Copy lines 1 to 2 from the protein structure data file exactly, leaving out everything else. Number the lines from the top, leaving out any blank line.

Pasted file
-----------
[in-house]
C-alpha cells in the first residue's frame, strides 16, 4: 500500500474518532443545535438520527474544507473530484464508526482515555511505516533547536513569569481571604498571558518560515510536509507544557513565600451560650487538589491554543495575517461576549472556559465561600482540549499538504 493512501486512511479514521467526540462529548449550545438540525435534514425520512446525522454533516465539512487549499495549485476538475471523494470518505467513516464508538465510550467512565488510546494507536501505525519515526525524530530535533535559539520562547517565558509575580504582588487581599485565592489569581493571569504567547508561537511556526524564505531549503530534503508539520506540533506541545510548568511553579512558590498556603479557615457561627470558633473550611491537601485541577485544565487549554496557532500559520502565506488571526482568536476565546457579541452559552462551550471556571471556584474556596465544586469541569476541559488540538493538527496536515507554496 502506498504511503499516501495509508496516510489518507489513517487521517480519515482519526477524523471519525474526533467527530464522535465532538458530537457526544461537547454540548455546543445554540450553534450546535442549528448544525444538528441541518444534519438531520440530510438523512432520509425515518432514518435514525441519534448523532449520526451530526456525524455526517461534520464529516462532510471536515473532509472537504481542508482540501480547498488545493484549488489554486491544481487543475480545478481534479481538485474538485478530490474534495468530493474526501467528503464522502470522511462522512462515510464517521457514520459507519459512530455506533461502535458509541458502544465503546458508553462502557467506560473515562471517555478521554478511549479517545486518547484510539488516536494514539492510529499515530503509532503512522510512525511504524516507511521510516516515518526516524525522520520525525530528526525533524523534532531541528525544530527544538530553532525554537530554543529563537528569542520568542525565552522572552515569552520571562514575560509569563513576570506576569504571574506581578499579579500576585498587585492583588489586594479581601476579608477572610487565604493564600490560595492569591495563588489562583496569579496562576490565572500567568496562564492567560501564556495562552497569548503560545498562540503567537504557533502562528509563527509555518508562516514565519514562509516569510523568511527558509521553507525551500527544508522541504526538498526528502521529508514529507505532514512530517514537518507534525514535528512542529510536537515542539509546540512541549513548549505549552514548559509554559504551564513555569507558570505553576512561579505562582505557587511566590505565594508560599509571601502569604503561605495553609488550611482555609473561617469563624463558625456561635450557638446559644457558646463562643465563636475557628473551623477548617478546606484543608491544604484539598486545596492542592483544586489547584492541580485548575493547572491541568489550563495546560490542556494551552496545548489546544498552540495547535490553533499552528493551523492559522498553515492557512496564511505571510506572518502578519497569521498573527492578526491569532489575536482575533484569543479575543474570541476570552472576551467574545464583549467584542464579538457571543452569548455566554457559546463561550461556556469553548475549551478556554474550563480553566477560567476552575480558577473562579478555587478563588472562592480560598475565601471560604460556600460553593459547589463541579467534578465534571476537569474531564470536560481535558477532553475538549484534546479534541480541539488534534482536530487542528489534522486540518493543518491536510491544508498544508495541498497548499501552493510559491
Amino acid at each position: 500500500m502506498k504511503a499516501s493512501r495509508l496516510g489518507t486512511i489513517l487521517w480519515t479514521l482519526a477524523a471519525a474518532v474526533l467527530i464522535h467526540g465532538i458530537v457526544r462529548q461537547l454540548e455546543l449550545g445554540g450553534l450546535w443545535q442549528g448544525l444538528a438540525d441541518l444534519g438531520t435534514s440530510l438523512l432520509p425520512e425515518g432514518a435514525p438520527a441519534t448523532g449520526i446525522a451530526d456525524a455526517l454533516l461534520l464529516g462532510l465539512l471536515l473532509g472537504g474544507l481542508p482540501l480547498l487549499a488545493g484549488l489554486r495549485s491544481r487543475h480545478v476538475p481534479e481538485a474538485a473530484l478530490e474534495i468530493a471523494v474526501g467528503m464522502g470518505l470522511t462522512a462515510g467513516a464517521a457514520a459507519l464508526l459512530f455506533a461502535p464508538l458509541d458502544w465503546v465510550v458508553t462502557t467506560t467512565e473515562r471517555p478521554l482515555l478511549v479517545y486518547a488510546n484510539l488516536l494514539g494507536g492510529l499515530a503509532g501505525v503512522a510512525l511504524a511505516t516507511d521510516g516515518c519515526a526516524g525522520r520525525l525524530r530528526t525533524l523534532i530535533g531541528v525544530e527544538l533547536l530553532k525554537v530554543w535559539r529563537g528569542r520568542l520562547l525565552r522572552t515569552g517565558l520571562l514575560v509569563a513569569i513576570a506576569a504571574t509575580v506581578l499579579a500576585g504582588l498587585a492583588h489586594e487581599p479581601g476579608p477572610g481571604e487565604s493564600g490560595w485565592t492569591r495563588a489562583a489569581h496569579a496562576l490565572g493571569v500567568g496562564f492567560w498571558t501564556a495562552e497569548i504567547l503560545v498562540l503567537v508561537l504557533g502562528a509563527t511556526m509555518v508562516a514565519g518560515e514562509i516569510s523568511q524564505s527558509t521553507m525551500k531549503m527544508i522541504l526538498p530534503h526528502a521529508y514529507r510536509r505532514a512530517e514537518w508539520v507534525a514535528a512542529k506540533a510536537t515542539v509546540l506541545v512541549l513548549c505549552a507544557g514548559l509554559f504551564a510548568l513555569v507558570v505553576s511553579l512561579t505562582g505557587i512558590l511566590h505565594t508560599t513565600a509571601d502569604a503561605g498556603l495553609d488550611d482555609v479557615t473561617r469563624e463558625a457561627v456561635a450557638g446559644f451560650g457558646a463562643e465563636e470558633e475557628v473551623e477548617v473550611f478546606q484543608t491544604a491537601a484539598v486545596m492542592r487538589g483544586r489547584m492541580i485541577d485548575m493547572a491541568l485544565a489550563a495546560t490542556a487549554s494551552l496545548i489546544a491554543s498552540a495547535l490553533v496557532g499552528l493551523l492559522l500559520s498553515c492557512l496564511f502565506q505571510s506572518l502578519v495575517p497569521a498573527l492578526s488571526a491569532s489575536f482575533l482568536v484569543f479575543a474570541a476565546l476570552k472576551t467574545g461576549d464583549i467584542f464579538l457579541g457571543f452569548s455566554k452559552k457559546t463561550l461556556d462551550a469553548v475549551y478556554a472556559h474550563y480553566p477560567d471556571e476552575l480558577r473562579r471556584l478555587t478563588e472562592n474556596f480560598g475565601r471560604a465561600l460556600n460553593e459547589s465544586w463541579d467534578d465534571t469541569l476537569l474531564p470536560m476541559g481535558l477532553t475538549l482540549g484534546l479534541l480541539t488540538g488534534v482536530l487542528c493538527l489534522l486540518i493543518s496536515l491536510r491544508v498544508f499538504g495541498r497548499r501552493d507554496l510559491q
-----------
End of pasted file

[in-house]
C-alpha cells in the first residue's frame, strides 16, 4: 500500500474518532443545535438520527474544507473530484464508526482515555511505516533547536513569569481571604498571558518560515510536509507544557513565600451560650487538589491554543495575517461576549472556559465561600482540549499538504 493512501486512511479514521467526540462529548449550545438540525435534514425520512446525522454533516465539512487549499495549485476538475471523494470518505467513516464508538465510550467512565488510546494507536501505525519515526525524530530535533535559539520562547517565558509575580504582588487581599485565592489569581493571569504567547508561537511556526524564505531549503530534503508539520506540533506541545510548568511553579512558590498556603479557615457561627470558633473550611491537601485541577485544565487549554496557532500559520502565506488571526482568536476565546457579541452559552462551550471556571471556584474556596465544586469541569476541559488540538493538527496536515507554496 502506498504511503499516501495509508496516510489518507489513517487521517480519515482519526477524523471519525474526533467527530464522535465532538458530537457526544461537547454540548455546543445554540450553534450546535442549528448544525444538528441541518444534519438531520440530510438523512432520509425515518432514518435514525441519534448523532449520526451530526456525524455526517461534520464529516462532510471536515473532509472537504481542508482540501480547498488545493484549488489554486491544481487543475480545478481534479481538485474538485478530490474534495468530493474526501467528503464522502470522511462522512462515510464517521457514520459507519459512530455506533461502535458509541458502544465503546458508553462502557467506560473515562471517555478521554478511549479517545486518547484510539488516536494514539492510529499515530503509532503512522510512525511504524516507511521510516516515518526516524525522520520525525530528526525533524523534532531541528525544530527544538530553532525554537530554543529563537528569542520568542525565552522572552515569552520571562514575560509569563513576570506576569504571574506581578499579579500576585498587585492583588489586594479581601476579608477572610487565604493564600490560595492569591495563588489562583496569579496562576490565572500567568496562564492567560501564556495562552497569548503560545498562540503567537504557533502562528509563527509555518508562516514565519514562509516569510523568511527558509521553507525551500527544508522541504526538498526528502521529508514529507505532514512530517514537518507534525514535528512542529510536537515542539509546540512541549513548549505549552514548559509554559504551564513555569507558570505553576512561579505562582505557587511566590505565594508560599509571601502569604503561605495553609488550611482555609473561617469563624463558625456561635450557638446559644457558646463562643465563636475557628473551623477548617478546606484543608491544604484539598486545596492542592483544586489547584492541580485548575493547572491541568489550563495546560490542556494551552496545548489546544498552540495547535490553533499552528493551523492559522498553515492557512496564511505571510506572518502578519497569521498573527492578526491569532489575536482575533484569543479575543474570541476570552472576551467574545464583549467584542464579538457571543452569548455566554457559546463561550461556556469553548475549551478556554474550563480553566477560567476552575480558577473562579478555587478563588472562592480560598475565601471560604460556600460553593459547589463541579467534578465534571476537569474531564470536560481535558477532553475538549484534546479534541480541539488534534482536530487542528489534522486540518493543518491536510491544508498544508495541498497548499501552493510559491